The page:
In March 1944, they found their first cause for hope. By talking to an escaped prisoner held at the same monastery with Curdes, Walter Curdes learned his son had been alive as of October.


The sounds of a fierce battle nearby woke Curdes and few of his fellow escapes on the morning of May 27, 1944. They'd spent the night bedded down in a goat pen.

Curdes split from the other escapees and headed for the noise of the battle. En route he met a British officer and some scouts from the 8th Army, and they directed him to safety behind Allied lines.

On June 9, word that he was safe reached his parents.

"I could come home 'presto,' but I've been asked to make a lecture tour for a few days, and I've decided to stay," he wrote them. "If I can be of any help to those that may be in the same shoes in the future . . . it will be worthwhile. I know that you would feel the same." wrote Lt. Curdes, Fort Wayne's first World War II ace.


Curdes announced his return to the United States with a bouquet of roses for his mother with a card that read, "Home Again - Lou" that arrived June 15.

Early the next day, he telephoned them from Chicago. His father asked what his last nine months had been like, and Curdes told him, "I can't talk about that, Dad. Let's just say it was a grand vacation."

When he returned home late June 16, the newspapers seemed to cover the ace's every step. His reunion with the family at the Pennsylvania Railroad station. His first cup of coffee in the family home on Florida Drive. His first welcome-home fishing trip with his father.

Mayor Harry Baals said the city wasn't able to stage a parade for him, but the neighborhood children put together a tiny, comical model of a P-38 with two cheese boxes for engines and an old barrel for the fuselage. They mounted Curdes on the "plane" and pulled him along Florida Drive.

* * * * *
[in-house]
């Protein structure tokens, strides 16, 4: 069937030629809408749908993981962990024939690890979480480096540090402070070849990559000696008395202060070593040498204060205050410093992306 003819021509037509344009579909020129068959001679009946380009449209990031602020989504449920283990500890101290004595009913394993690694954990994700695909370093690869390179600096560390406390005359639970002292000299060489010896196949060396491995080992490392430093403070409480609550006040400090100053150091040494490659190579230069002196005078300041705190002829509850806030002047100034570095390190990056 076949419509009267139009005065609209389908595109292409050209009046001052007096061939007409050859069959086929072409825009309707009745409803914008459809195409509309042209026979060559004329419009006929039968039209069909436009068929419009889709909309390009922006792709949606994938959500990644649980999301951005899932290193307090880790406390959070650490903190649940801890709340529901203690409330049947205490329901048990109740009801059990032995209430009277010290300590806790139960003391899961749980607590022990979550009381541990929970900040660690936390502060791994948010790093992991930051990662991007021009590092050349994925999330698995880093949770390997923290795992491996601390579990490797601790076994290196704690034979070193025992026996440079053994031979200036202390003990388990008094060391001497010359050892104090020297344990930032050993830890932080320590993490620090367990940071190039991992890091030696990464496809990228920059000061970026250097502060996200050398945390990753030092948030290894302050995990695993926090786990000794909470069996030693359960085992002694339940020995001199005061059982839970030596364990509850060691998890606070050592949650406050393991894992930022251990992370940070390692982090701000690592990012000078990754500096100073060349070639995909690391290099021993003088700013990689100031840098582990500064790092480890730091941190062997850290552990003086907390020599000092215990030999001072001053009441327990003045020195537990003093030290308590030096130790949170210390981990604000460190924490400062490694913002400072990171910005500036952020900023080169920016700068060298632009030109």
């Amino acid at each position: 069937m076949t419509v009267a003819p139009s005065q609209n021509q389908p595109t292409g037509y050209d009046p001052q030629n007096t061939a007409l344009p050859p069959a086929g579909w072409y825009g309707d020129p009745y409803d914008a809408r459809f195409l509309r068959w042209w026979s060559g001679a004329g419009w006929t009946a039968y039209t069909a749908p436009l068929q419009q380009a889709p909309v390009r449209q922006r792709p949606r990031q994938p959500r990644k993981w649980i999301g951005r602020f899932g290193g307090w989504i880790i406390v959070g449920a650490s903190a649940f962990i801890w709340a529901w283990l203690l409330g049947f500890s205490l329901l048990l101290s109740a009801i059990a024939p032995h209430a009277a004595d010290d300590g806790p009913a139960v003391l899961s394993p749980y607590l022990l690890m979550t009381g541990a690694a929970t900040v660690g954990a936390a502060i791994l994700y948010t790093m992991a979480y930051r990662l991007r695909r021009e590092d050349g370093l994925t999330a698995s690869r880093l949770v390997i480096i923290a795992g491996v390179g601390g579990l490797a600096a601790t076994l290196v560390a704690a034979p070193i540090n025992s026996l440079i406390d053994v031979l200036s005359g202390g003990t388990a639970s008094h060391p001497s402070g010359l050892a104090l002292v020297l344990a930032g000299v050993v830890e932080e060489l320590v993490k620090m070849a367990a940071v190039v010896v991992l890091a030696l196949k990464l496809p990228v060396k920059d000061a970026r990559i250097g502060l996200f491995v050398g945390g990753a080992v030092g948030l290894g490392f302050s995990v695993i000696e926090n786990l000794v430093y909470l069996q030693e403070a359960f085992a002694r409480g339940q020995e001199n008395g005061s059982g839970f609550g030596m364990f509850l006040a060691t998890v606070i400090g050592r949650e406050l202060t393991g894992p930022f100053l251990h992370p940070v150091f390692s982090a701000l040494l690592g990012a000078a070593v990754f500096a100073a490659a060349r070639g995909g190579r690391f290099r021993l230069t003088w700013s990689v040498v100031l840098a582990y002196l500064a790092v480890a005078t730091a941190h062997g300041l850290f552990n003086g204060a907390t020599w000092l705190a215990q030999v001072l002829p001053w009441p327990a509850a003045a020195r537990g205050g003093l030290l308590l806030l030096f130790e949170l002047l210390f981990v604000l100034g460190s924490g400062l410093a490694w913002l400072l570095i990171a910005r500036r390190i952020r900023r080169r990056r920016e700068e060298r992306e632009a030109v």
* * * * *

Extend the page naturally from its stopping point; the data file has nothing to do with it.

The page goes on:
Curdes enjoyed his leave that summer, but he volunteered for combat flying in the South Pacific that fall. There he made a decision that separates him from every other American aviator in World War II. On Feb. 10, 1945, Curdes and three other men flew their P-51 Mustangs over a suspected Japanese airstrip in the Batan Islands, 150 miles southeast of Formosa.

Curdes and his group strafed the airfield and several planes there. But gunners on the ground hit them hard and shot one of the Americans down. As other fighters continued strafing the Japanese ground positions to cover the downed flier, Curdes turned out to sea and saw a familiar aircraft lumbering toward him.

It was an American C-47 transport, heading for a landing at the enemy airfield he'd just shot up. Later he would learn that it was lost, its radio was out and it was nearly out of fuel. Its pilot believed the strip he'd spotted lay in American-held territory.

Curdes flew in front of the C-47 twice to try to make it turn away, but its pilot refused. He knew of only one other way to stop the disaster-bound craft. He dropped behind the C-47, which now was curving toward the island on its final approach. He cut loose with his six .50-caliber machine guns and destroyed one of its two engines.

Then he dropped behind it again, crossed to the other side and destroyed its other engine. The transport crashed into the sea. But Curdes' shooting had been so precise that he hadn't struck the plane's fuselage or harmed the dozen Americans, including two nurses, inside.

Curdes scrawled a note, flew above the rafts at an altitude of 50 feet, and dropped them the message: "For God's sake, keep away from shore. Japs there."

The Americans were rescued by seaplanes the next morning. A few days later, Curdes received his second Distinguished Flying Cross and became the only U.S. flier in the war to be decorated for shooting down another U.S. plane in combat.

Adding an American flag to the rising sun, the Italian crest and the seven swastikas on his plane's nose made him a double ace. As he's fond of pointing out, he's also the only American in WWII credited with downing the aircraft of four countries.

"I don't dwell on it, but it's wonderful to have had a full life," he says.